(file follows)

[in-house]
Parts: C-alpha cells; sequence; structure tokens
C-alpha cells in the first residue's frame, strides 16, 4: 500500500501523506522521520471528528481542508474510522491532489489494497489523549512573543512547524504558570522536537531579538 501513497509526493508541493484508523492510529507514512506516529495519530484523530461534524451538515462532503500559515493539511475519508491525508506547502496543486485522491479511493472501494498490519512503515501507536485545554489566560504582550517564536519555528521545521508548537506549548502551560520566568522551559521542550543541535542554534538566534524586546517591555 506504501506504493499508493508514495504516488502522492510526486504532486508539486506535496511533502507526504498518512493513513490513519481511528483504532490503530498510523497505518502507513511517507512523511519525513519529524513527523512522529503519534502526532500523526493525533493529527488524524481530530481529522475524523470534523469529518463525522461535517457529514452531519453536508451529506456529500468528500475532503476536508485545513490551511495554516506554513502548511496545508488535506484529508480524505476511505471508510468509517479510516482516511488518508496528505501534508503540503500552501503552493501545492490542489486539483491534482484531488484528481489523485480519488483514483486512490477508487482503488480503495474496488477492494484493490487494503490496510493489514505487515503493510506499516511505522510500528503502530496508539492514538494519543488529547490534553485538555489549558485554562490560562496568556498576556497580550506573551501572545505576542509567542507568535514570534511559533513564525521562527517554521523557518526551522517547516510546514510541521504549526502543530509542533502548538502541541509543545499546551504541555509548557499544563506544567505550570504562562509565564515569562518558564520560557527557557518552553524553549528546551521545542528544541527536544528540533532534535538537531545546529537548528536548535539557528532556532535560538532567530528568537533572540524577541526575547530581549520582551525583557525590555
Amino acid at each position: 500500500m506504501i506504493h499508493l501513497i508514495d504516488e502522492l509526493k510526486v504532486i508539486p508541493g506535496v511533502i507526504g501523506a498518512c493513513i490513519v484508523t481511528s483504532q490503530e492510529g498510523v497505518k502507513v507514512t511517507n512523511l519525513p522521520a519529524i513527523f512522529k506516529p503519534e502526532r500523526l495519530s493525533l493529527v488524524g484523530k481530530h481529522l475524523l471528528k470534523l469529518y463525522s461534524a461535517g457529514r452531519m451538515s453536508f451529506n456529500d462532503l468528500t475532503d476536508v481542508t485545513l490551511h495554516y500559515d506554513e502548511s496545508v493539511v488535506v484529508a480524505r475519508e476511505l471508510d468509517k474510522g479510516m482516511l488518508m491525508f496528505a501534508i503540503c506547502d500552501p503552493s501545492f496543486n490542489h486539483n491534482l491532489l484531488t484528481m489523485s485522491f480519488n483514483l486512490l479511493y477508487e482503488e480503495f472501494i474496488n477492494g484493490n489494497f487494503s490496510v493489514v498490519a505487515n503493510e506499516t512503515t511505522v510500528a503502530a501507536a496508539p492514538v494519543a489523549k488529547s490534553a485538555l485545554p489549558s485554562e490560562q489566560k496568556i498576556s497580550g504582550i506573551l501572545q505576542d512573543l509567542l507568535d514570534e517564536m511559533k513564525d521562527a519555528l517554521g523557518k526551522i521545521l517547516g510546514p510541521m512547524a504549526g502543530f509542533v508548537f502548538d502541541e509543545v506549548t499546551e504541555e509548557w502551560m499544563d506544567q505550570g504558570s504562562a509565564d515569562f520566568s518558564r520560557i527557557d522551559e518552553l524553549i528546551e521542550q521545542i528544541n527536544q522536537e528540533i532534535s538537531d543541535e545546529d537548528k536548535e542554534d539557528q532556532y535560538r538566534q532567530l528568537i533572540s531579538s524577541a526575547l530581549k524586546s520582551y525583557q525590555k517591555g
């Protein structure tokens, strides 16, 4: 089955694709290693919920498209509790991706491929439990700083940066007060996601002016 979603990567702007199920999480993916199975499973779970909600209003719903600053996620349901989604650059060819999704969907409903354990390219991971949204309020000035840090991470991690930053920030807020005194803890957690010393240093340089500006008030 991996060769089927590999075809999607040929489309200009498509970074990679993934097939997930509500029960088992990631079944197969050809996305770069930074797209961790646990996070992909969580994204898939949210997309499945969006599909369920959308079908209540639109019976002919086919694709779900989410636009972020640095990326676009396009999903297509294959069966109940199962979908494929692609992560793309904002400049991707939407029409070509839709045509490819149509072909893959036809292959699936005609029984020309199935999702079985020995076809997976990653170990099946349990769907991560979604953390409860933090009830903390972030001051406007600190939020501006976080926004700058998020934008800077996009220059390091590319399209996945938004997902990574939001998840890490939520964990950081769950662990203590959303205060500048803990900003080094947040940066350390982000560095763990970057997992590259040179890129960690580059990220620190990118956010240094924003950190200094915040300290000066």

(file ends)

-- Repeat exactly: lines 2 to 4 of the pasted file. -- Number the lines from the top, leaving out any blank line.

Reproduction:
Parts: C-alpha cells; sequence; structure tokens
C-alpha cells in the first residue's frame, strides 16, 4: 500500500501523506522521520471528528481542508474510522491532489489494497489523549512573543512547524504558570522536537531579538 501513497509526493508541493484508523492510529507514512506516529495519530484523530461534524451538515462532503500559515493539511475519508491525508506547502496543486485522491479511493472501494498490519512503515501507536485545554489566560504582550517564536519555528521545521508548537506549548502551560520566568522551559521542550543541535542554534538566534524586546517591555 506504501506504493499508493508514495504516488502522492510526486504532486508539486506535496511533502507526504498518512493513513490513519481511528483504532490503530498510523497505518502507513511517507512523511519525513519529524513527523512522529503519534502526532500523526493525533493529527488524524481530530481529522475524523470534523469529518463525522461535517457529514452531519453536508451529506456529500468528500475532503476536508485545513490551511495554516506554513502548511496545508488535506484529508480524505476511505471508510468509517479510516482516511488518508496528505501534508503540503500552501503552493501545492490542489486539483491534482484531488484528481489523485480519488483514483486512490477508487482503488480503495474496488477492494484493490487494503490496510493489514505487515503493510506499516511505522510500528503502530496508539492514538494519543488529547490534553485538555489549558485554562490560562496568556498576556497580550506573551501572545505576542509567542507568535514570534511559533513564525521562527517554521523557518526551522517547516510546514510541521504549526502543530509542533502548538502541541509543545499546551504541555509548557499544563506544567505550570504562562509565564515569562518558564520560557527557557518552553524553549528546551521545542528544541527536544528540533532534535538537531545546529537548528536548535539557528532556532535560538532567530528568537533572540524577541526575547530581549520582551525583557525590555
Amino acid at each position: 500500500m506504501i506504493h499508493l501513497i508514495d504516488e502522492l509526493k510526486v504532486i508539486p508541493g506535496v511533502i507526504g501523506a498518512c493513513i490513519v484508523t481511528s483504532q490503530e492510529g498510523v497505518k502507513v507514512t511517507n512523511l519525513p522521520a519529524i513527523f512522529k506516529p503519534e502526532r500523526l495519530s493525533l493529527v488524524g484523530k481530530h481529522l475524523l471528528k470534523l469529518y463525522s461534524a461535517g457529514r452531519m451538515s453536508f451529506n456529500d462532503l468528500t475532503d476536508v481542508t485545513l490551511h495554516y500559515d506554513e502548511s496545508v493539511v488535506v484529508a480524505r475519508e476511505l471508510d468509517k474510522g479510516m482516511l488518508m491525508f496528505a501534508i503540503c506547502d500552501p503552493s501545492f496543486n490542489h486539483n491534482l491532489l484531488t484528481m489523485s485522491f480519488n483514483l486512490l479511493y477508487e482503488e480503495f472501494i474496488n477492494g484493490n489494497f487494503s490496510v493489514v498490519a505487515n503493510e506499516t512503515t511505522v510500528a503502530a501507536a496508539p492514538v494519543a489523549k488529547s490534553a485538555l485545554p489549558s485554562e490560562q489566560k496568556i498576556s497580550g504582550i506573551l501572545q505576542d512573543l509567542l507568535d514570534e517564536m511559533k513564525d521562527a519555528l517554521g523557518k526551522i521545521l517547516g510546514p510541521m512547524a504549526g502543530f509542533v508548537f502548538d502541541e509543545v506549548t499546551e504541555e509548557w502551560m499544563d506544567q505550570g504558570s504562562a509565564d515569562f520566568s518558564r520560557i527557557d522551559e518552553l524553549i528546551e521542550q521545542i528544541n527536544q522536537e528540533i532534535s538537531d543541535e545546529d537548528k536548535e542554534d539557528q532556532y535560538r538566534q532567530l528568537i533572540s531579538s524577541a526575547l530581549k524586546s520582551y525583557q525590555k517591555g